Another more unique style of artistic drawings, this book highlights one word per page, which also appears in a sentence. Great for word acquisition, syntax and grammar.
8. Luxembourgeois, Portugais, Français, Imagier Trilingue
Although an older book I can no longer find offered for sale (we purchased this at a second-hand bookstore in Europe), this lovely book teaches not only one, or even two, but THREE ways to say each and every word in the picture book. Good news for all you multilinguals out there: more and more multilingual options are creeping up for us! Yay! (And a reminder to not forget the rich resource second-hand bookstores can be!)
Tourbillon (Also available in English.)
One of my son’s absolute fave books of all time, this is a word book taken to the next level. While not all words are written out (just a handful per page), what you get instead are blurbs that explain how a city operates - emergency vehicles, buildings, stores, what goes on underground...pipes, electricity, water processing and more! Complete with flaps and a huge pop up at the end for a rich, three-dimensional view, this book is sure to satisfy the most insatiable (hello toddlers!). Probably challenging for those caregivers who do not speak the target language, I still say it’s well worth giving it a try.
This book is a true work of art. Surely the most artistic of this selection, this word book takes illustration and graphic design to the next level, which I find to be a refreshing change in the unfortunate sea of dumbed-down kid’s books. Many, but not all words are written out. Like Dans la Ville Animée, it also includes informative tidbits to learn about the world around us. This is a great addition to the library of a more mature child and native-speaking parents.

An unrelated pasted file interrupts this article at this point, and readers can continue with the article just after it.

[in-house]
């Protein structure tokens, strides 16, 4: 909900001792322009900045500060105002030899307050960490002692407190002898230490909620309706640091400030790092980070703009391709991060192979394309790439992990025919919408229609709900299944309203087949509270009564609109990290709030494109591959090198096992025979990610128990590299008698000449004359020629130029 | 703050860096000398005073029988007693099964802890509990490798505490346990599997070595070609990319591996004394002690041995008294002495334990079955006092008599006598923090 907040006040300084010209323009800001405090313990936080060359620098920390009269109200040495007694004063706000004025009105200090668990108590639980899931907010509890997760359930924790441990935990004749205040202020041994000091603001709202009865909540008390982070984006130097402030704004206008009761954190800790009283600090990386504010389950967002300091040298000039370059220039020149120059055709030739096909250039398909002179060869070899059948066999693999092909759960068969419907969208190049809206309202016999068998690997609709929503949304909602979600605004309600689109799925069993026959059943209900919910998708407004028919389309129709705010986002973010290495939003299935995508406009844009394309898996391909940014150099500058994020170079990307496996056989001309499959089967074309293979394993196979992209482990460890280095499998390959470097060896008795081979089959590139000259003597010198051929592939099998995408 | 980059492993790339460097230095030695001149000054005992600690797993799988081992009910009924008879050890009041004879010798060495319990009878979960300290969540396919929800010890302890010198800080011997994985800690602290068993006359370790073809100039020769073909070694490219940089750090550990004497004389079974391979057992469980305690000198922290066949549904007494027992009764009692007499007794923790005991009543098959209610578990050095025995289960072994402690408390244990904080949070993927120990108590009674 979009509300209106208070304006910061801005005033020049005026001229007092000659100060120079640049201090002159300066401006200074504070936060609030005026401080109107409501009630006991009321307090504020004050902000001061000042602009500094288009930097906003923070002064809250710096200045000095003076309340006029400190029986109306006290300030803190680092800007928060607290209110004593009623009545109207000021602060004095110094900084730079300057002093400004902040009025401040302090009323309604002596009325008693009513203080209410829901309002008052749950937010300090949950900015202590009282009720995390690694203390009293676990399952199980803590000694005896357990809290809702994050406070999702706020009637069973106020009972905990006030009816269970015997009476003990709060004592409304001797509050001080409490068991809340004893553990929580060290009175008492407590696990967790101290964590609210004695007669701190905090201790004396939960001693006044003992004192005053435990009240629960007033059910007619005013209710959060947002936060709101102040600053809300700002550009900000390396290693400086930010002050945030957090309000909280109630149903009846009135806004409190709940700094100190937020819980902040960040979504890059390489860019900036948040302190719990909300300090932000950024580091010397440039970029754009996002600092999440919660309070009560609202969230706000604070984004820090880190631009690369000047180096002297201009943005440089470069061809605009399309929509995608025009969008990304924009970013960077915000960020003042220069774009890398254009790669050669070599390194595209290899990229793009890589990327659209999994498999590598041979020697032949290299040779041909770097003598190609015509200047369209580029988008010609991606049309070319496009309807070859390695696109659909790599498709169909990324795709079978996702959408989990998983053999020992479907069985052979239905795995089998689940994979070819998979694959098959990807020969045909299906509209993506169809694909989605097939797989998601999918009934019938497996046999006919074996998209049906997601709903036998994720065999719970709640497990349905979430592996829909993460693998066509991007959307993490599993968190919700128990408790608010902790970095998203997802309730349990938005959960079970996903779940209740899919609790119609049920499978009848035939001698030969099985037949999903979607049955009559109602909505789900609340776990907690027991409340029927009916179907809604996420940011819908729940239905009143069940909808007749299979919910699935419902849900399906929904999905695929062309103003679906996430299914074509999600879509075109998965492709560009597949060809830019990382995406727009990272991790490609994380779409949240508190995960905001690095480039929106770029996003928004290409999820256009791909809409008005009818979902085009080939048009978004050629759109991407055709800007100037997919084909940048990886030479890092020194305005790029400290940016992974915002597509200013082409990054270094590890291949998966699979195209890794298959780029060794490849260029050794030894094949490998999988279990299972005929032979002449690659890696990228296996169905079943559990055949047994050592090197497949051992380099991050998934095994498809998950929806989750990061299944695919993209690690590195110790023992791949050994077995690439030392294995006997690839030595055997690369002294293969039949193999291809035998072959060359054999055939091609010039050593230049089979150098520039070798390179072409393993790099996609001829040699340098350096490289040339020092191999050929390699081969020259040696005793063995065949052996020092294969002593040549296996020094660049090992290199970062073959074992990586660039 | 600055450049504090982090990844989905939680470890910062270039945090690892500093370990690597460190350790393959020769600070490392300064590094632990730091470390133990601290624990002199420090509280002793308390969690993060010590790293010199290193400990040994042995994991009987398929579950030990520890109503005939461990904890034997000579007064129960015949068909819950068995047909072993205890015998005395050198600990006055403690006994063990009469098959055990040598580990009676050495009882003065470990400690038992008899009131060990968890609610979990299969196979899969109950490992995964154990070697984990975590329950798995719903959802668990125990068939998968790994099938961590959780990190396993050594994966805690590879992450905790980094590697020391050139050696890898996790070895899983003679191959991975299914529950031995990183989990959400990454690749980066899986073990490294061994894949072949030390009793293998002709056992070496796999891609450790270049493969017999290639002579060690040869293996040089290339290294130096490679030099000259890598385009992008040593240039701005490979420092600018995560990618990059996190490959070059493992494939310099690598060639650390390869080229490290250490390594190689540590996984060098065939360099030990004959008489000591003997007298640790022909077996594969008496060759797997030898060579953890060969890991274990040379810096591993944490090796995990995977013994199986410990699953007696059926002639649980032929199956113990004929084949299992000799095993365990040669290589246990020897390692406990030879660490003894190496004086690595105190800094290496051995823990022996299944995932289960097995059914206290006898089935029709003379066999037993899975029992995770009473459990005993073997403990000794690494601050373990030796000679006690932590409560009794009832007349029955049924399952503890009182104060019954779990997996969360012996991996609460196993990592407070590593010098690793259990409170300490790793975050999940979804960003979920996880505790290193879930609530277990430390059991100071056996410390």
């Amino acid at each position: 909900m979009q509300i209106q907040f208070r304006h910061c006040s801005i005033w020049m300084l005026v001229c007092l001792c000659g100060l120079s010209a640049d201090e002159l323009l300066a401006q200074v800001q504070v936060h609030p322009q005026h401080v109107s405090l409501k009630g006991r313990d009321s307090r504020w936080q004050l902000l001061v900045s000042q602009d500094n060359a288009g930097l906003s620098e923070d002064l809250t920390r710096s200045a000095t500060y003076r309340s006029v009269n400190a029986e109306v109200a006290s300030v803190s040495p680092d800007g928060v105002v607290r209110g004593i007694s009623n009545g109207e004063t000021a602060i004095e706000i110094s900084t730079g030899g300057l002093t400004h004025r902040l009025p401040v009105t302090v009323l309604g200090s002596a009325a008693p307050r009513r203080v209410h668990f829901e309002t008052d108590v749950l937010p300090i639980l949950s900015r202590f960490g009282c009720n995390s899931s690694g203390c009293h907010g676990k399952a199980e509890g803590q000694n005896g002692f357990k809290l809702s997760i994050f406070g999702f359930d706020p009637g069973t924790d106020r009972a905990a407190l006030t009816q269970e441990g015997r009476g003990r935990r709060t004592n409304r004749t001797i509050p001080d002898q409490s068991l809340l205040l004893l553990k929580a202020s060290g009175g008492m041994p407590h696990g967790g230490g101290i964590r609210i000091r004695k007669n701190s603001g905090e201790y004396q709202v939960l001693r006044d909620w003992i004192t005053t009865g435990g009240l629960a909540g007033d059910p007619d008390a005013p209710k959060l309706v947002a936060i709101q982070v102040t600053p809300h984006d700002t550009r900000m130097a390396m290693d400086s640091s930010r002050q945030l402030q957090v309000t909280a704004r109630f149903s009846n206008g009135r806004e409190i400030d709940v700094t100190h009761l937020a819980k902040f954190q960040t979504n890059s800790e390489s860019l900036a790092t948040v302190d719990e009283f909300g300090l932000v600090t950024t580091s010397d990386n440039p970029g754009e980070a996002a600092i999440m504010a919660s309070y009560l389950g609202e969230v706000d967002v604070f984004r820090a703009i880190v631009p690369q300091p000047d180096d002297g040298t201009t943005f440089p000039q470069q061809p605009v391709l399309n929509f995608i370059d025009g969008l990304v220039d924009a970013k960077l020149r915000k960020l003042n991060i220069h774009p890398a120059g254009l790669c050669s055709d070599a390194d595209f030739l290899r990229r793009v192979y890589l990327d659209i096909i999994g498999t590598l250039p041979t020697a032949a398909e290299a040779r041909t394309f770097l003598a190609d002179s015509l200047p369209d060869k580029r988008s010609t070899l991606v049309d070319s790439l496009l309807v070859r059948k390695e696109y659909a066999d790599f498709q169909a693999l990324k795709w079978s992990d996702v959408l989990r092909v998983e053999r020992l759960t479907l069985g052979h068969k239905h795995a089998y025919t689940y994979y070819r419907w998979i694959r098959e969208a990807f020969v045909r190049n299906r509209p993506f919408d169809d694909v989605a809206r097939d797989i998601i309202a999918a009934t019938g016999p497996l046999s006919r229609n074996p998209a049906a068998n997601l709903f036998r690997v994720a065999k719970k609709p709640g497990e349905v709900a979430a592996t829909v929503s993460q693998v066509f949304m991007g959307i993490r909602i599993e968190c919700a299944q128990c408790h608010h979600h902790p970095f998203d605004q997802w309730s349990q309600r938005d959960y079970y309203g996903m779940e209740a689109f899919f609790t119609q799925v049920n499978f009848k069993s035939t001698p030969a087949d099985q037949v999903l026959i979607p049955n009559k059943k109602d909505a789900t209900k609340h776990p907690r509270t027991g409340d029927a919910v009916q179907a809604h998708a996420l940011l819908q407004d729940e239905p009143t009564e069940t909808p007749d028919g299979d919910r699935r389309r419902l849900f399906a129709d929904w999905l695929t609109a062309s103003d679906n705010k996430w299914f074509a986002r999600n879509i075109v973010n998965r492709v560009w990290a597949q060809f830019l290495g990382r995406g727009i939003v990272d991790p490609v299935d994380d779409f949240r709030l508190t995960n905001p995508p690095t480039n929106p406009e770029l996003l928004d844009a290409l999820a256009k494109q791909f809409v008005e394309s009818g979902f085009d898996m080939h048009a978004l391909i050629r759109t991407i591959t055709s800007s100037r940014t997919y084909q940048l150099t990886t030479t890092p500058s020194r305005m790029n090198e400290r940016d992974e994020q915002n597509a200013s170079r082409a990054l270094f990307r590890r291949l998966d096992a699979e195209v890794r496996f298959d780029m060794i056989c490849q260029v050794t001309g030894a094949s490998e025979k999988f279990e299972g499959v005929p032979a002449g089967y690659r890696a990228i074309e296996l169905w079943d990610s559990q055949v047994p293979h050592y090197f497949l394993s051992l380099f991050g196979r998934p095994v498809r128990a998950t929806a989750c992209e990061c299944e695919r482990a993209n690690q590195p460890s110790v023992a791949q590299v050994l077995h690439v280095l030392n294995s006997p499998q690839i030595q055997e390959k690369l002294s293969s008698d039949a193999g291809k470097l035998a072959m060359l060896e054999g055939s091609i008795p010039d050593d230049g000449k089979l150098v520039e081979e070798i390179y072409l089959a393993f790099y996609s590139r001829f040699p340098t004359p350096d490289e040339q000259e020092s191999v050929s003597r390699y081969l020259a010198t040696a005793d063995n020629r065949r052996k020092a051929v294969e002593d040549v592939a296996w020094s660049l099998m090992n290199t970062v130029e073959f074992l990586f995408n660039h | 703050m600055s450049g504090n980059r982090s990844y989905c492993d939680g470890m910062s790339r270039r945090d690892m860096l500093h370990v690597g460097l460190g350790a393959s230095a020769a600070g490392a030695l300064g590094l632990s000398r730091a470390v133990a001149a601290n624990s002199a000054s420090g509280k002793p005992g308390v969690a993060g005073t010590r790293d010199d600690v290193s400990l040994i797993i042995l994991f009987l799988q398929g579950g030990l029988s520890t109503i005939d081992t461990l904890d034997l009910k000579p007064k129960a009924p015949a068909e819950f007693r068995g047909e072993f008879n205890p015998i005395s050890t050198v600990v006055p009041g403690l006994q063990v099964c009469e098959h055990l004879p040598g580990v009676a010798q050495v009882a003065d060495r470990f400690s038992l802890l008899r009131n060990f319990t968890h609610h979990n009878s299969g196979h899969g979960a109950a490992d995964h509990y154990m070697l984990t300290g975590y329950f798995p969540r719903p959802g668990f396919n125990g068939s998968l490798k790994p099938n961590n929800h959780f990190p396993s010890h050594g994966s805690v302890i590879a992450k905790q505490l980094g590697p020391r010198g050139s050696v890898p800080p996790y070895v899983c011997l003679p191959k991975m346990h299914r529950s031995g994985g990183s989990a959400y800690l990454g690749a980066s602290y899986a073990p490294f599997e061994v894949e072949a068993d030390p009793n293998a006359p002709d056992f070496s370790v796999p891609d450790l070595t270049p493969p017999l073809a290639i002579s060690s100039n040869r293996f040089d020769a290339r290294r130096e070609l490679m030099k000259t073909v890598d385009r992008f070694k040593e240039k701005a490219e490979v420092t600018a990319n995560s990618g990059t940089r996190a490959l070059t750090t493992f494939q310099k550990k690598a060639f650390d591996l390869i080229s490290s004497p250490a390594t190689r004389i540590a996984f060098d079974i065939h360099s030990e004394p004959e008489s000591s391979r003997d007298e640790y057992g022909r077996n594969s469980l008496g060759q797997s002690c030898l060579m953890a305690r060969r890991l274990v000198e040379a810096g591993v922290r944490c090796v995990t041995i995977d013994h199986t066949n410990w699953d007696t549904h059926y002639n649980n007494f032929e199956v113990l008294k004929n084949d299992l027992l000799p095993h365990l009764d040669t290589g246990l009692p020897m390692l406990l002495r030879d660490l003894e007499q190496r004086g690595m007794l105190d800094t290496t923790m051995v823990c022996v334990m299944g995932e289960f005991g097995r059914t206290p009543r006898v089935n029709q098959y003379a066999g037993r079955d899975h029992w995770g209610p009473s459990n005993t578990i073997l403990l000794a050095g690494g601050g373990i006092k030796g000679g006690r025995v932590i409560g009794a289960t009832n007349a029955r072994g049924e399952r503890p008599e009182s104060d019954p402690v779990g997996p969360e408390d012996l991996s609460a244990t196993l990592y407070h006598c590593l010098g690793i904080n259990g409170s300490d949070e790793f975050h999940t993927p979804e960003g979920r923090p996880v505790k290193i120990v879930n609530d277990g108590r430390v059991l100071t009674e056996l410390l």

Penguin Random House
We see these as our modern day family encyclopedias. These are jam-packed with vocabulary, real photographs, and are useful for the entire family. (Especially all you multilingual families out there who may be prone to forget basic words from time to time…my husband recently forgot how to say carrot in his first language… this is the first book we turned to in order to clear up the mystery!)
Let it be known that this book has a special place in my heart, and the heart of TA-DA!, for it was the first word book I bought for my son when he was born. But, it’s also the book that gave me that ‘AHA!’ moment when I knew what I needed to create to make language easier for kiddos and their families. You can say this book is the impetus for the birth of TA-DA!
The collection is jam packed with useful vocabulary (x-ray, money, flashlight, outlet, ceiling fan, elevator, computer...), thoughtfully presented, and I personally find the illustrations cute, colorful and playful. But as an added bonus (for non-native speaking parents in particular), Usborne provides links on their website where you can hear native speakers pronounce all the words, all free of charge. The links we included above for all language versions will take you straight to those pages for easy access - and listening. Note: for some reason the Dutch version was not listed on the Usborne website (hence no link to the pronunciation page) - but we know it exists because we own it! Another reminder to check online in your own language, seeking 'word books' or 'picture dictionaries for kids' - and see what pops up!